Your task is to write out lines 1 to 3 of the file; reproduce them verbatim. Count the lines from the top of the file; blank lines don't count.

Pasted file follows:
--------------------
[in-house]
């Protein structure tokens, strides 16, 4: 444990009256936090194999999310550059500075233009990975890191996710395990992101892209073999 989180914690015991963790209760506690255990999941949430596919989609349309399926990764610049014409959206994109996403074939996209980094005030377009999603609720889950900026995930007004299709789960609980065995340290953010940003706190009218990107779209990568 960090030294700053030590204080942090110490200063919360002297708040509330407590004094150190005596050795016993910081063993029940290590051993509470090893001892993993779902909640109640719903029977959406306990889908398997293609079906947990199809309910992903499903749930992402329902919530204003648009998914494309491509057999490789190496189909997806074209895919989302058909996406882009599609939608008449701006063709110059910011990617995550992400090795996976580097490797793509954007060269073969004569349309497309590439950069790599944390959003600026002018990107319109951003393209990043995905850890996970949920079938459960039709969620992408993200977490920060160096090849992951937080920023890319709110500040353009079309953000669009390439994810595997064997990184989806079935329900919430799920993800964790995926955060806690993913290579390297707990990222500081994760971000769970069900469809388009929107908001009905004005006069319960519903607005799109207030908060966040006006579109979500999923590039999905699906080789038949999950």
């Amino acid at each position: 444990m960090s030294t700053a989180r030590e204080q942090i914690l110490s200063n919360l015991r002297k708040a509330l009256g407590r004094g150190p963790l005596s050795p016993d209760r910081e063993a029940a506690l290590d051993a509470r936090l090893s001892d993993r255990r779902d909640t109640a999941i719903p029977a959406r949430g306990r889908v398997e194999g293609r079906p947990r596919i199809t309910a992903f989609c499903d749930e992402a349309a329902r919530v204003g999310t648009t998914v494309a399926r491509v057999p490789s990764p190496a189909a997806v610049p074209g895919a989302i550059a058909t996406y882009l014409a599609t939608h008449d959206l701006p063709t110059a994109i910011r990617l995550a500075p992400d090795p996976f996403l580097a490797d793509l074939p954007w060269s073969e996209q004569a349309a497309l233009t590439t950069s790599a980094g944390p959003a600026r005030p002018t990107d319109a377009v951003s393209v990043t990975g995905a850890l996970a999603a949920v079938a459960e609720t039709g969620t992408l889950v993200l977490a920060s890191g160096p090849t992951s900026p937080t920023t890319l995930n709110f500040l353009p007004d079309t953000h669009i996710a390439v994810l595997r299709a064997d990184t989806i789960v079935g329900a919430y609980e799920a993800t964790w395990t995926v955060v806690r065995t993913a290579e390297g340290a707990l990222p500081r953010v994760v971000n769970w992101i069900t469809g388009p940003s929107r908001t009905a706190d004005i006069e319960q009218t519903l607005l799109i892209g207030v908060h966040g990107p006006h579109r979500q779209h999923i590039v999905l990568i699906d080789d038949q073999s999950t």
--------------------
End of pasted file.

[in-house]
């Protein structure tokens, strides 16, 4: 444990009256936090194999999310550059500075233009990975890191996710395990992101892209073999 989180914690015991963790209760506690255990999941949430596919989609349309399926990764610049014409959206994109996403074939996209980094005030377009999603609720889950900026995930007004299709789960609980065995340290953010940003706190009218990107779209990568 960090030294700053030590204080942090110490200063919360002297708040509330407590004094150190005596050795016993910081063993029940290590051993509470090893001892993993779902909640109640719903029977959406306990889908398997293609079906947990199809309910992903499903749930992402329902919530204003648009998914494309491509057999490789190496189909997806074209895919989302058909996406882009599609939608008449701006063709110059910011990617995550992400090795996976580097490797793509954007060269073969004569349309497309590439950069790599944390959003600026002018990107319109951003393209990043995905850890996970949920079938459960039709969620992408993200977490920060160096090849992951937080920023890319709110500040353009079309953000669009390439994810595997064997990184989806079935329900919430799920993800964790995926955060806690993913290579390297707990990222500081994760971000769970069900469809388009929107908001009905004005006069319960519903607005799109207030908060966040006006579109979500999923590039999905699906080789038949999950």
């Amino acid at each position: 444990m960090s030294t700053a989180r030590e204080q942090i914690l110490s200063n919360l015991r002297k708040a509330l009256g407590r004094g150190p963790l005596s050795p016993d209760r910081e063993a029940a506690l290590d051993a509470r936090l090893s001892d993993r255990r779902d909640t109640a999941i719903p029977a959406r949430g306990r889908v398997e194999g293609r079906p947990r596919i199809t309910a992903f989609c499903d749930e992402a349309a329902r919530v204003g999310t648009t998914v494309a399926r491509v057999p490789s990764p190496a189909a997806v610049p074209g895919a989302i550059a058909t996406y882009l014409a599609t939608h008449d959206l701006p063709t110059a994109i910011r990617l995550a500075p992400d090795p996976f996403l580097a490797d793509l074939p954007w060269s073969e996209q004569a349309a497309l233009t590439t950069s790599a980094g944390p959003a600026r005030p002018t990107d319109a377009v951003s393209v990043t990975g995905a850890l996970a999603a949920v079938a459960e609720t039709g969620t992408l889950v993200l977490a920060s890191g160096p090849t992951s900026p937080t920023t890319l995930n709110f500040l353009p007004d079309t953000h669009i996710a390439v994810l595997r299709a064997d990184t989806i789960v079935g329900a919430y609980e799920a993800t964790w395990t995926v955060v806690r065995t993913a290579e390297g340290a707990l990222p500081r953010v994760v971000n769970w992101i069900t469809g388009p940003s929107r908001t009905a706190d004005i006069e319960q009218t519903l607005l799109i892209g207030v908060h966040g990107p006006h579109r979500q779209h999923i590039v999905l990568i699906d080789d038949q073999s999950t």